• In 2020, China became the GCC’s top trading partner, replacing the EU for the first time

Saudi shipments to China in 2020 rose 1.9 percent from a year earlier to 84.92 million tons, or about 1.69 million bpd, data from the General Administration of Chinese Customs showed.

Political commentator Zaid M. Belbagi wrote in an Arab News opinion piece that, with the increased importance of land and sea routes connecting Asia with Europe and Africa, China increasingly saw relations with the Arab world as “central” to its geostrategic ambitions.

“There is, however, a disconnect between the expansion of Chinese involvement in the region across the political and economic realms and the cultural and diplomatic connectivity required to deepen ties that will not only ensure Chinese interests, but also encourage Arab states to partake in the new world China is building in its own image,” he said.

Saudi-China relations have strengthened over the years. During the COVID-19 pandemic, ties were further strengthened with the two countries offering each other assistance and staunch support.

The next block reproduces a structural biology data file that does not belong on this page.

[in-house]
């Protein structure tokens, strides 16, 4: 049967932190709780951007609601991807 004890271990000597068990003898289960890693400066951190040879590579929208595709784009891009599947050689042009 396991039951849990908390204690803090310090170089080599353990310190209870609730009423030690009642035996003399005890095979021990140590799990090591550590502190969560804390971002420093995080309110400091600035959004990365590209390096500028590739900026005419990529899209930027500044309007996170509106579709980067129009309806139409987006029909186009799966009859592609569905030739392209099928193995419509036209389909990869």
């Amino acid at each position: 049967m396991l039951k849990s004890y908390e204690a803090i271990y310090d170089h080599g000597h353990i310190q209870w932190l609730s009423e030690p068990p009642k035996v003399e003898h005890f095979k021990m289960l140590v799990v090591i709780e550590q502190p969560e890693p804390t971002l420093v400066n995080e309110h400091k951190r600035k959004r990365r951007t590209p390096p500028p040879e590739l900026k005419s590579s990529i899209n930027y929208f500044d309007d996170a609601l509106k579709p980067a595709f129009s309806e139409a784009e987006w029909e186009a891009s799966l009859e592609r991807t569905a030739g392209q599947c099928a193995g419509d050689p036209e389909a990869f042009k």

The past three years have marked a rapid increase in Saudi- China links. King Salman visited the country as part of a six-country Asian tour early in 2017, setting the seal on a “comprehensive strategic partnership” between the two
countries when he met Chinese President Xi Jinping.

A joint high-level committee was established to guide future economic development strategy.

That was followed by a later visit by Crown Prince Mohammed Bin Salman, adding greater depth to the relationship and further aligning the two countries’ main economic development plans — the Belt and Road Initiative by which China seeks to play a leading role in regional development, and the Vision 2030 strategy aimed at diversifying Saudi Arabia away from oil dependency.

China has also become the top export destination of Gulf Cooperation Council (GCC) petrochemicals and chemicals, accounting for about 25 percent of GCC exports.


At $180 billion, the GCC (GCC) trade with China accounts for over 11 percent of the bloc’s overall trade. In 2020, China became the GCC’s top trading partner, replacing the EU for the first time.